I was very pleased to find out when attending the Anzac Day parade/service at Toowong  that Garry Stone is now the QUR chaplain.

To have a padre with his background of high military  leadership and understanding of soldiering, together with his overseas postings and experience, will surely be an asset/blessing for QUR soldiers and cadets.

He is also a humble man of God and if no Regimental prayer is found, then surely Garry  should be encouraged to develop one.


For those who were not able to attend on ANZAC Day, a few comments.

Both the new CO and Garry spoke well on Anzac Day and QUR Soldiers, NCO's and Officers again presented very favourable and deserve a well done.

Our Honorary Colonel (General) was in fine form as usual representing the Regiment well, talking and introducing himself to dignitaries, soldiers and the public at large.

He is truly an amazing man and leader!

Regards to all

Col Ahern


 -----Original Message-----

From: Garry Collins

Sent: Thursday, 26 April 2012 7:56 PM

To: 'Trevor Luttrell'; 'Luttrell Denis Home email Luttrell'; 'Hammond John

Mobile Hammond John Mobile'; 'Harrison Sam Sam'; 'Ahern Col Home'; 'Morton

Peter Mobile Morton Peter Mobile'; 'Golding Steve Steve'

Subject: RE: QUR Prayer - Is there one - Request from QUR padre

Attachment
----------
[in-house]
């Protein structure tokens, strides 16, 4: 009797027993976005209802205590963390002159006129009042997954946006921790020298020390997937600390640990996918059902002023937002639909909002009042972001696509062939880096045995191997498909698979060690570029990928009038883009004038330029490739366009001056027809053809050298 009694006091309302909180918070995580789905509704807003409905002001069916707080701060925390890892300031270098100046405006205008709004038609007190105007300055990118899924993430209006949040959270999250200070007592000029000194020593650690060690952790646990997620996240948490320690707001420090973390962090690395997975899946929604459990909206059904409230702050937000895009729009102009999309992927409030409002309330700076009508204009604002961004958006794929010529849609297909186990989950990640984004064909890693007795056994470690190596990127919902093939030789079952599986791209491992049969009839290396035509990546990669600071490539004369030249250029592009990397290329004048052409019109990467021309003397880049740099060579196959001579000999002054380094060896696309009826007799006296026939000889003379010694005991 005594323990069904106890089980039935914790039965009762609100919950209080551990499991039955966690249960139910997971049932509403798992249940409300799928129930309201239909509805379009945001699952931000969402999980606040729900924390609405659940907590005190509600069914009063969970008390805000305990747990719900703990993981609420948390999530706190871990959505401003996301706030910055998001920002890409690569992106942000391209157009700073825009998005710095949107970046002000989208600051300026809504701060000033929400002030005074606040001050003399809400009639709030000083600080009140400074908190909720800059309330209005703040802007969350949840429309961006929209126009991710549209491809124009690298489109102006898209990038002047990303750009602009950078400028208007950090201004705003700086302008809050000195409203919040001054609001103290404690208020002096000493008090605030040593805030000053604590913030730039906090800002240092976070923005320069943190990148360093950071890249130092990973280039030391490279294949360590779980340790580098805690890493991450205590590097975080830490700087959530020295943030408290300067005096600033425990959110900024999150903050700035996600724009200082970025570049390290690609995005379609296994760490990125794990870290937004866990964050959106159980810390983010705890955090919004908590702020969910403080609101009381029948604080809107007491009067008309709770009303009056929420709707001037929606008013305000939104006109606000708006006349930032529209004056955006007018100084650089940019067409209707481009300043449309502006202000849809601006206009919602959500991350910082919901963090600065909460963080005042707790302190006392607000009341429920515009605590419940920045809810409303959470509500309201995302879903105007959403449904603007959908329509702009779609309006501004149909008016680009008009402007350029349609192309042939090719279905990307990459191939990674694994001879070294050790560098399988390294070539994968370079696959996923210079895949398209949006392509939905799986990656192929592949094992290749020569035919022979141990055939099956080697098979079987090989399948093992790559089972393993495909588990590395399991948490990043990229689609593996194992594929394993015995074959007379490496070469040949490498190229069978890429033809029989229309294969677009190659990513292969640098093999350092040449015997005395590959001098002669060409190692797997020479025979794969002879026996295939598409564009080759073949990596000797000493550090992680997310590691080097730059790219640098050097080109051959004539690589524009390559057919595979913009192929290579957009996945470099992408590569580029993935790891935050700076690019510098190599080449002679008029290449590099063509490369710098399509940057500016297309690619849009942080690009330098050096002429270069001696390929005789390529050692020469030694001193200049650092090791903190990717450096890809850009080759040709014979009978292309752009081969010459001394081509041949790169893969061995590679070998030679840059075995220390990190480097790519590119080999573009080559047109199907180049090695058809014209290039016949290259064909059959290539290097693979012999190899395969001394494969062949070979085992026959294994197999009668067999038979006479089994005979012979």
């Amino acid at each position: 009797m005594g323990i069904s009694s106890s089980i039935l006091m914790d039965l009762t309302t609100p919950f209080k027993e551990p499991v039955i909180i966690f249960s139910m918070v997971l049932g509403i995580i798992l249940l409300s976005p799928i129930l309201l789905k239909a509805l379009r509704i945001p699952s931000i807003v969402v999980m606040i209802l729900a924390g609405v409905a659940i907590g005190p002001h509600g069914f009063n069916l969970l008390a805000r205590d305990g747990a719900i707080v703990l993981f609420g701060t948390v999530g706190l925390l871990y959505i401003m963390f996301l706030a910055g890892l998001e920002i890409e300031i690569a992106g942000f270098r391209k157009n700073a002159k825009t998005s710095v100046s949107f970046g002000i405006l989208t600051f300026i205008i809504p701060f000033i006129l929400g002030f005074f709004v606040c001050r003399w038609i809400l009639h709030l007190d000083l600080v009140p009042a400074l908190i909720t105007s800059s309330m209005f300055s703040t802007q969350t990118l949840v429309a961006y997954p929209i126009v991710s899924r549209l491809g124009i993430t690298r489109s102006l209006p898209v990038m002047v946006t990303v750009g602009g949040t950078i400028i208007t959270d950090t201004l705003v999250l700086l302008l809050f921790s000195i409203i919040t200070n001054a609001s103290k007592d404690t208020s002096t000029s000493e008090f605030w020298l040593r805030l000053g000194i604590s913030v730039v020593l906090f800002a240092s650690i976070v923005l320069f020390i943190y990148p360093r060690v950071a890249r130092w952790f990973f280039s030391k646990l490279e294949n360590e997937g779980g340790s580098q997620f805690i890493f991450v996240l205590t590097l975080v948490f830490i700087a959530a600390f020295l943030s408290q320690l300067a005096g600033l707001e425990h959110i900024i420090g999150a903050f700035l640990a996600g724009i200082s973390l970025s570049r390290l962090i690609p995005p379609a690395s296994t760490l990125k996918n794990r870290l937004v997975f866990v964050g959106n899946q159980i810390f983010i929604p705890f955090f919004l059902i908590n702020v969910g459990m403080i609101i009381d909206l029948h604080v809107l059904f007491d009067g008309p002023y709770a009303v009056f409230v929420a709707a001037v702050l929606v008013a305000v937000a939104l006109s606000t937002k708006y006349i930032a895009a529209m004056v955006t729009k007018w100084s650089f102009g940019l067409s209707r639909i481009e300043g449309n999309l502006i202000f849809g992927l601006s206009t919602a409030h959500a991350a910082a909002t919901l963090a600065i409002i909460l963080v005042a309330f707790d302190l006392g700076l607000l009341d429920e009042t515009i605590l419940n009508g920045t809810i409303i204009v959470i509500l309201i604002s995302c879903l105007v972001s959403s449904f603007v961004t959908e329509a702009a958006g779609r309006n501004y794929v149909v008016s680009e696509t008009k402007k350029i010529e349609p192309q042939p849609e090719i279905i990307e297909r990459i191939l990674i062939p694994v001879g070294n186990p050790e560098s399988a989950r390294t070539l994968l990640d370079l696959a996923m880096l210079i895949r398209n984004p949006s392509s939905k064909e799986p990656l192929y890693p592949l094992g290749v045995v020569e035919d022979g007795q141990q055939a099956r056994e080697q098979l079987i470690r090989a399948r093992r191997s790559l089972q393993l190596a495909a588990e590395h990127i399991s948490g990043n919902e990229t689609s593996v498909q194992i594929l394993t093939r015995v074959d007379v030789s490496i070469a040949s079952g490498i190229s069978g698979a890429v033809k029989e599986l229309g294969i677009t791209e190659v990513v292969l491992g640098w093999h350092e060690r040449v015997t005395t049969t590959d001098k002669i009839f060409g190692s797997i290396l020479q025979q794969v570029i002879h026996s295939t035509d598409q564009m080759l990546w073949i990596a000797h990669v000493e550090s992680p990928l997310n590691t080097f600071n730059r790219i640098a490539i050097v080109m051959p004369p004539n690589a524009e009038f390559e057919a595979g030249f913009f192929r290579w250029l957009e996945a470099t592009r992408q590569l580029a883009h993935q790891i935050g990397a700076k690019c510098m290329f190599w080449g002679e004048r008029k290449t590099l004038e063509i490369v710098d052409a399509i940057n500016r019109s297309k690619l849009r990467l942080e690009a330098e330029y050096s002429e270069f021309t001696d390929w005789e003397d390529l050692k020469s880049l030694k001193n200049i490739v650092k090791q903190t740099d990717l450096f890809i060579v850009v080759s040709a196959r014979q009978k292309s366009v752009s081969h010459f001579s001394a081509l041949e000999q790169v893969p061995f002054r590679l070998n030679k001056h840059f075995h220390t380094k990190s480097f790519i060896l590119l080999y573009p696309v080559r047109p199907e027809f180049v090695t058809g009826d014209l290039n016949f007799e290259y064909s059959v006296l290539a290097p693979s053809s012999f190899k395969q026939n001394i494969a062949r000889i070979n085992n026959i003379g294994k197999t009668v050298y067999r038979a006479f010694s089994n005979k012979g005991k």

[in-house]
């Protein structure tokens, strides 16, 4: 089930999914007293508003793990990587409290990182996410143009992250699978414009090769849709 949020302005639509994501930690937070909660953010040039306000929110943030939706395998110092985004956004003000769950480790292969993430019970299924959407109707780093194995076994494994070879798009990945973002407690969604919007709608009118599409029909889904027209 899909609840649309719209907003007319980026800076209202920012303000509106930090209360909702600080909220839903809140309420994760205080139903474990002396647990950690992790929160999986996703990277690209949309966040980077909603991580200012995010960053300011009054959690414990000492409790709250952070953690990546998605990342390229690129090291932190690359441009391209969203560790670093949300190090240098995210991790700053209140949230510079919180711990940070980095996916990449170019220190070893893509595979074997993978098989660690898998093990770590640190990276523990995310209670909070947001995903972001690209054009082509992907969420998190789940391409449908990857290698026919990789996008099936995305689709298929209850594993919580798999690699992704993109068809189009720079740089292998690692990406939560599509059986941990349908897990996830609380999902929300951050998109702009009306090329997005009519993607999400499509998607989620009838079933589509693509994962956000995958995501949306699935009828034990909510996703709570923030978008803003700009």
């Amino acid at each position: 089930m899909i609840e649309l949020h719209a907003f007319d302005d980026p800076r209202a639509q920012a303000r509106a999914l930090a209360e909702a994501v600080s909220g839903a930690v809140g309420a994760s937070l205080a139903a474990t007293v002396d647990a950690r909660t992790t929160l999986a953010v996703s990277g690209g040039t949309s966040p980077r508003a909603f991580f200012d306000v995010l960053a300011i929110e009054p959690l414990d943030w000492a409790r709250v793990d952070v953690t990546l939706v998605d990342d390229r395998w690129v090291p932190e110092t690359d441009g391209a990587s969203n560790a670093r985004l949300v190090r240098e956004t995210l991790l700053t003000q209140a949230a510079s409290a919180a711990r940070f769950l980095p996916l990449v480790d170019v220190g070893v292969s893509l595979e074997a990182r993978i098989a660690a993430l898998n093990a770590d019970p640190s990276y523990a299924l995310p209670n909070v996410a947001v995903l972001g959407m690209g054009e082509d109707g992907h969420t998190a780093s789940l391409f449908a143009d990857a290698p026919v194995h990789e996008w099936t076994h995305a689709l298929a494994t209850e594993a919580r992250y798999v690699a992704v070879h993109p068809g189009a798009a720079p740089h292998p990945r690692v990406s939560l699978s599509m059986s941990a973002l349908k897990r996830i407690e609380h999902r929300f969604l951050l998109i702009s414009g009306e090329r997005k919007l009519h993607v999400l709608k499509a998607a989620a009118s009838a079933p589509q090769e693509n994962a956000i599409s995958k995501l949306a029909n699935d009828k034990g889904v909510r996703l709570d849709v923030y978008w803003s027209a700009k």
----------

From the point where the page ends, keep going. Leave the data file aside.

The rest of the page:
Hi Trevor


I have no recollection of a QUR prayer but if there ever was one wouldn't

Bruce Maughan be the person most likely to know?


Garry Collins


-----Original Message-----

From: Trevor Luttrell

Sent: Thursday, 26 April 2012 4:30 PM

To: Luttrell Denis Home email Luttrell; Hammond John Mobile Hammond John

Mobile; Harrison Sam Sam; Ahern Col Home; Morton Peter Mobile Morton Peter

Mobile; Golding Steve Steve

Subject: QUR Prayer - Is there one - Request from QUR padre



I have had a request from the padre for QUR to find the "QUR PRAYER."

I am unaware of any QUR prayer.

Can anyone advise me of any prayer which was used for QUR, and where I might

find a copy for the padre.

Trevor L




From:- Jennifer Harrison

To:-  Trevor Luttrell

Subject:-  Re QUR Prayer



Sam does not recall a QUR prayer and considers that there never was one.  However he did know of The Soldier's Prayer:

Almighty God, whose command is over all, and whose love never fails, let me be aware of your presence, and obedient to your will.  Help me to accept my share of responsibility with a strong heart and cheerful mind.  Make me considerate of those with whom I live and work, and faithful to the duties my country has entrusted to me.  Let my uniform remind me daily of the traditions of the Army in which I serve.  When I am inclined to doubt, strengthen my faith.  When I am tempted to sin, help me to resist.  When I fail, give me the courage to try again.  Guide me with the light of your truth and keep before me the life and example of Jesus, in whose name I pray.